It has been said that a new activity takes three weeks to become a habit and six months to fully become part of your personality. Unfortunately, it won’t happen overnight – so make sure you’ve in it for the long game. If you find you have given up, recommit yourself and do another week’s worth. Keep recommitting. There will be problems but it’s a measure of your strength how you surmount them.
At regular intervals, why not reward yourself if you are meeting your goals? This could be buying new clothing if you’ve lost weight, or treating yourself to a spa day or massage if you’ve been working hard.
Pick a day to start your new resolution (not January 1st!) and go for it 100%. Look forward to the moment you begin and embrace the change wholeheartedly. This is the start of something big. A new year, a new you!
Do you feel you're always doing the same things and not getting anywhere? It's common to feel stuck in a rut, treading water and just going through the motions.
Most people are disappointed when others don't meet their expectations. But when you always expect too much, it isn't healthy, either for yourself or for others. If you often find yourself feeling let down by your loved ones or even by strangers, could it be that you have unrealistic ideas of how people should act?Read the complete article
We simply can’t avoid noticing the changes all around us. Autumn is here... Autumn is also called a transitional season. Slowly and steadily, it prepares us for the transition...Read the complete article
For many people, 2020 has been one of the worst years they can remember. The COVID -19 pandemic and social unrest have changed our lives in ways we would not have believed possible a year ago. And when January 2021 comes around, we're still likely to be facing many challenges. Can 2021 be a better year?Read the complete article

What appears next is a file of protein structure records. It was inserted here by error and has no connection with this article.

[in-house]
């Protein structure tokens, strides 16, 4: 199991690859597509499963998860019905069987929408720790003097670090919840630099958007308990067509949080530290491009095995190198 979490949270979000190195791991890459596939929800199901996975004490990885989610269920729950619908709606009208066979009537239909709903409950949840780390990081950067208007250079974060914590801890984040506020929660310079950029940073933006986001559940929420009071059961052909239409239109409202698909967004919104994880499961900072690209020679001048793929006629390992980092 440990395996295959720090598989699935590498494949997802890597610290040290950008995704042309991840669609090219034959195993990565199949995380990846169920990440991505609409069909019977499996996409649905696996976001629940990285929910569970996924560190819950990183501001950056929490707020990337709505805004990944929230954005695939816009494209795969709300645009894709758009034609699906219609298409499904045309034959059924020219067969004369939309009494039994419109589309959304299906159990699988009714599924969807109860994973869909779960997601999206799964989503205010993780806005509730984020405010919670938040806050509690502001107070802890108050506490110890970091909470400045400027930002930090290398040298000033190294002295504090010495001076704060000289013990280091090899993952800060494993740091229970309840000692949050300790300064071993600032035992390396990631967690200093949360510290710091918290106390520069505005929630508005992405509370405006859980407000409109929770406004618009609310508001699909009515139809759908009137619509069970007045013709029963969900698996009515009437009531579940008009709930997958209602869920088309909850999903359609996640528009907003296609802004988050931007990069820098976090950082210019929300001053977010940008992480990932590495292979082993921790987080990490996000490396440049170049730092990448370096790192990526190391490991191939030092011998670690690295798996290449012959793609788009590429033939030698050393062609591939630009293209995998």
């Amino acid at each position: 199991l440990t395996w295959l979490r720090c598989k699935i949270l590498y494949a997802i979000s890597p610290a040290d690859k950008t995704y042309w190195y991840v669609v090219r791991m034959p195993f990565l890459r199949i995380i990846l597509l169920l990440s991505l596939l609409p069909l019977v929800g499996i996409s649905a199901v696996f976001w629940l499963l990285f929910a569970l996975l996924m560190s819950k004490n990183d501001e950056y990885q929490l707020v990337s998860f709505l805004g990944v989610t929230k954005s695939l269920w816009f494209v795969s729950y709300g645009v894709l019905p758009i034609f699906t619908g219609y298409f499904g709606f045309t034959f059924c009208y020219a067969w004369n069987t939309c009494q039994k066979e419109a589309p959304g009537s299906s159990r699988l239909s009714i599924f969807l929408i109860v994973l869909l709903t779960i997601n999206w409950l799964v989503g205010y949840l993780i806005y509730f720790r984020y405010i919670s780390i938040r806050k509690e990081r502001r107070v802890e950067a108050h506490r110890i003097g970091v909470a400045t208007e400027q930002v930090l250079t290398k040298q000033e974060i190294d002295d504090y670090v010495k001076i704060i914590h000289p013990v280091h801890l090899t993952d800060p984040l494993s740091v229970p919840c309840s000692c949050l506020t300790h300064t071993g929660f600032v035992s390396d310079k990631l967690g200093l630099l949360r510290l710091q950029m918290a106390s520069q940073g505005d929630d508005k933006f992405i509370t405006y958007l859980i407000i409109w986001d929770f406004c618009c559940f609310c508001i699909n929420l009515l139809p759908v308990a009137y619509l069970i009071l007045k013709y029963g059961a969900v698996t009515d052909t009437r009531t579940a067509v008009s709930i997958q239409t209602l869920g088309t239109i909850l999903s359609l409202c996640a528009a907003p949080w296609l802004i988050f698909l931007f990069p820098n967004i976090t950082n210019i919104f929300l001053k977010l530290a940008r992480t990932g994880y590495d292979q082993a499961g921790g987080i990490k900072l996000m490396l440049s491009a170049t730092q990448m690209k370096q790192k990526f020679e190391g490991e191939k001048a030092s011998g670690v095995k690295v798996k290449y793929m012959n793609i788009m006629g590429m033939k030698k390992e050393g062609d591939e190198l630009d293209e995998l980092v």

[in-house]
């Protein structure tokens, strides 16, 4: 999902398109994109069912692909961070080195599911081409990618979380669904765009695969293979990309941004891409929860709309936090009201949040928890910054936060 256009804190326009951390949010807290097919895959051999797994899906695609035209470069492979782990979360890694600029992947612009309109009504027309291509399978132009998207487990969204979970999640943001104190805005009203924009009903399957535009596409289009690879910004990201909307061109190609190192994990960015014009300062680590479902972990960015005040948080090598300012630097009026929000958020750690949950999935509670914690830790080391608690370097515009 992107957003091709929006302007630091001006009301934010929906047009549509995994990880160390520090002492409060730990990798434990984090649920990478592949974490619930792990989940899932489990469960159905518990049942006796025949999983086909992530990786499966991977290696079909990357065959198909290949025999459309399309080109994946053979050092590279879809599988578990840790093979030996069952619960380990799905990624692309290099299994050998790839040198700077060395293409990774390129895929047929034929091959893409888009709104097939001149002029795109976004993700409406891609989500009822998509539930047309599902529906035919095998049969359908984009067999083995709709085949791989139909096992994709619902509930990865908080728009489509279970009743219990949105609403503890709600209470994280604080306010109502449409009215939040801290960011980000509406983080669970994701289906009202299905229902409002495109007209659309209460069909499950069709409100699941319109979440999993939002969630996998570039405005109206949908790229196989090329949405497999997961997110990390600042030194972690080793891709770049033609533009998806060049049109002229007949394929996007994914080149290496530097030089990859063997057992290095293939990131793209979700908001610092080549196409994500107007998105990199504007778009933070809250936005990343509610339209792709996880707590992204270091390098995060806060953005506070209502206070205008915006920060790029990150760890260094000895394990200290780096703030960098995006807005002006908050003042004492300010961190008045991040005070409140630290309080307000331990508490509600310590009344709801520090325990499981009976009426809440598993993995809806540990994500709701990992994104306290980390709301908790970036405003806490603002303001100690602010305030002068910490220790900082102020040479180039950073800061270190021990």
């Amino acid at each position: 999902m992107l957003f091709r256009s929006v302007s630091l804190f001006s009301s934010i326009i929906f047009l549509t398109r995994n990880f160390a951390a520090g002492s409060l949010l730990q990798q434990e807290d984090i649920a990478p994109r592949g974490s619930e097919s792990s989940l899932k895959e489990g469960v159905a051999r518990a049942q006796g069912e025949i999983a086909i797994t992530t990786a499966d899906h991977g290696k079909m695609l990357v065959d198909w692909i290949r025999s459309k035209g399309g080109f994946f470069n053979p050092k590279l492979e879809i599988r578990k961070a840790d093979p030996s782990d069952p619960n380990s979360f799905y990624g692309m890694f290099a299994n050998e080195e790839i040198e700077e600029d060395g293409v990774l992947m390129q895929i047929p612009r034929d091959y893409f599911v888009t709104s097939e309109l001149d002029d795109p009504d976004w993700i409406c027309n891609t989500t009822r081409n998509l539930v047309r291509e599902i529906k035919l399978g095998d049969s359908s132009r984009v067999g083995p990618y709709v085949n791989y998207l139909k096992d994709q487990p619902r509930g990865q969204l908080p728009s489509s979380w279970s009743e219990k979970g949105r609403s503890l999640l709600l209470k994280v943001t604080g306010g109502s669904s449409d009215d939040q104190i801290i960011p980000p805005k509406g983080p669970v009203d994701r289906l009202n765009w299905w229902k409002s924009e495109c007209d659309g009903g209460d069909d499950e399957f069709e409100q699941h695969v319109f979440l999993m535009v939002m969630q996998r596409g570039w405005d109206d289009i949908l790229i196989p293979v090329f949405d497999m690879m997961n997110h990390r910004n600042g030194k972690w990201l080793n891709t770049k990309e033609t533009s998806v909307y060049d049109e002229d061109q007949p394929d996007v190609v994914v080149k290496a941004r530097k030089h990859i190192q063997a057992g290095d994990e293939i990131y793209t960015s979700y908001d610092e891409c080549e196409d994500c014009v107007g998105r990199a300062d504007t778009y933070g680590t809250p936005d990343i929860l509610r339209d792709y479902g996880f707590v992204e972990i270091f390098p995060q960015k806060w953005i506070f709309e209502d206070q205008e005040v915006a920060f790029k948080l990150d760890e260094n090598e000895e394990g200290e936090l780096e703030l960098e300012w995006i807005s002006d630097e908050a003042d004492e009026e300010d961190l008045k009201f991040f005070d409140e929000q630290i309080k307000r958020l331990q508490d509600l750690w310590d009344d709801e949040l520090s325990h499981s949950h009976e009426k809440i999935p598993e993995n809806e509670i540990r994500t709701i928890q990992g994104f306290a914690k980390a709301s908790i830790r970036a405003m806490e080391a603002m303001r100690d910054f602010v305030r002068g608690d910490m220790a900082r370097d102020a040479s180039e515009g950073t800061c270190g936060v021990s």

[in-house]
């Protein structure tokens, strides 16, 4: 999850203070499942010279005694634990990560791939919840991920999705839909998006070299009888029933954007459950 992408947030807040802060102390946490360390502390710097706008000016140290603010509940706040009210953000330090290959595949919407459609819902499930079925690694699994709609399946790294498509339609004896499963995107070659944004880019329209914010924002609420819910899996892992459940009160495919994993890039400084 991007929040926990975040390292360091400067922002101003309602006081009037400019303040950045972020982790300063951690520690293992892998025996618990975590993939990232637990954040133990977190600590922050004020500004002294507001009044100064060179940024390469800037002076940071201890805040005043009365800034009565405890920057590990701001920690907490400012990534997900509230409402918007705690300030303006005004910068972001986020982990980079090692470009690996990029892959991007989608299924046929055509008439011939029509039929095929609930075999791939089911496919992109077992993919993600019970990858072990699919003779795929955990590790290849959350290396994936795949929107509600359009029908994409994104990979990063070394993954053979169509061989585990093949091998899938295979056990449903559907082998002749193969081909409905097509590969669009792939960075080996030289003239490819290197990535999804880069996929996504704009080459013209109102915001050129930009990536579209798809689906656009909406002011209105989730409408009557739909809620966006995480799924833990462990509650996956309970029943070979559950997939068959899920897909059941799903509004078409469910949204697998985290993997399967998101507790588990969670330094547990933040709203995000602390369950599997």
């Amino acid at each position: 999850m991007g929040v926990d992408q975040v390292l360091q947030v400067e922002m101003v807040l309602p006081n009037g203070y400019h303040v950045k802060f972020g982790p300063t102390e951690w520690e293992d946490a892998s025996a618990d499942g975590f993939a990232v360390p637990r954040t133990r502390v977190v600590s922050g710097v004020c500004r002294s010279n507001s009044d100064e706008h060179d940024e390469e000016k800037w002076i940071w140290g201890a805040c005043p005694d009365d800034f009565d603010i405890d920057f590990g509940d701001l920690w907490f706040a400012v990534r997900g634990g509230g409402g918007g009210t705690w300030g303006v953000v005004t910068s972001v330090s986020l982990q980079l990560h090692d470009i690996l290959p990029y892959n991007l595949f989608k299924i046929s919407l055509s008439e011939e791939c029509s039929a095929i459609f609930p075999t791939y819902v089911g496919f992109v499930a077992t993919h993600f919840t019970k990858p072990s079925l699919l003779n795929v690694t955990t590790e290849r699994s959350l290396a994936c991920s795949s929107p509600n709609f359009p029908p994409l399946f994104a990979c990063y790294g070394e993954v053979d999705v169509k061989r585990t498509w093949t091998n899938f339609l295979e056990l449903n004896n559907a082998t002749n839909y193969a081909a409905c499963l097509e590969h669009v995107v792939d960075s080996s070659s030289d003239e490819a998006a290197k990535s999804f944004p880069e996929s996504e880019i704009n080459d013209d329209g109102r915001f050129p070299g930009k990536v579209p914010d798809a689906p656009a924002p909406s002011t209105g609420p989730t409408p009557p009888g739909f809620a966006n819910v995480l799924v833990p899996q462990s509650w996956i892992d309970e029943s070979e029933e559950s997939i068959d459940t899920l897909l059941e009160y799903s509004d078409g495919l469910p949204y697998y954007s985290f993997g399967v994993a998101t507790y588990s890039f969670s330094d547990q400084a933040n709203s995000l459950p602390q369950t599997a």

You see the word "toxic" everywhere these days, but what does it really mean? You've almost certainly come across someone who fits the description. Dealing with difficult personalities can be challenging and emotionally exhausting, to say the least.
Do you find yourself often thinking about your past? Do you wish you could turn back the clock to days gone by or things as they were before covid disrupted the world?
No one knows what the future holds, so don't waste time and energy worrying about it. Read our tips and find out how to stop being afraid of what might never happen.Read the complete article
Narcissism is a term we often see these days. But what does it mean? It's used to describe a person who is full of themselves or overly vain. However, it's not really about self-love.
Feel like everyone takes you for granted? Whether it's working late to prepare a presentation or cooking a special birthday meal for your partner, it's nice to be appreciated when you've made an extra effort. And if it seems as if people don't notice, you might feel as if no one values you.Read the complete article
According to figures from the World Health Organisation, more than 260 million people worldwide suffer from depression. And it's not only adults who are diagnosed with this illness. Children as young as three or four years old can experience depression.
Are you unsure which Bach flowers can help you? Contact Tom for free advice.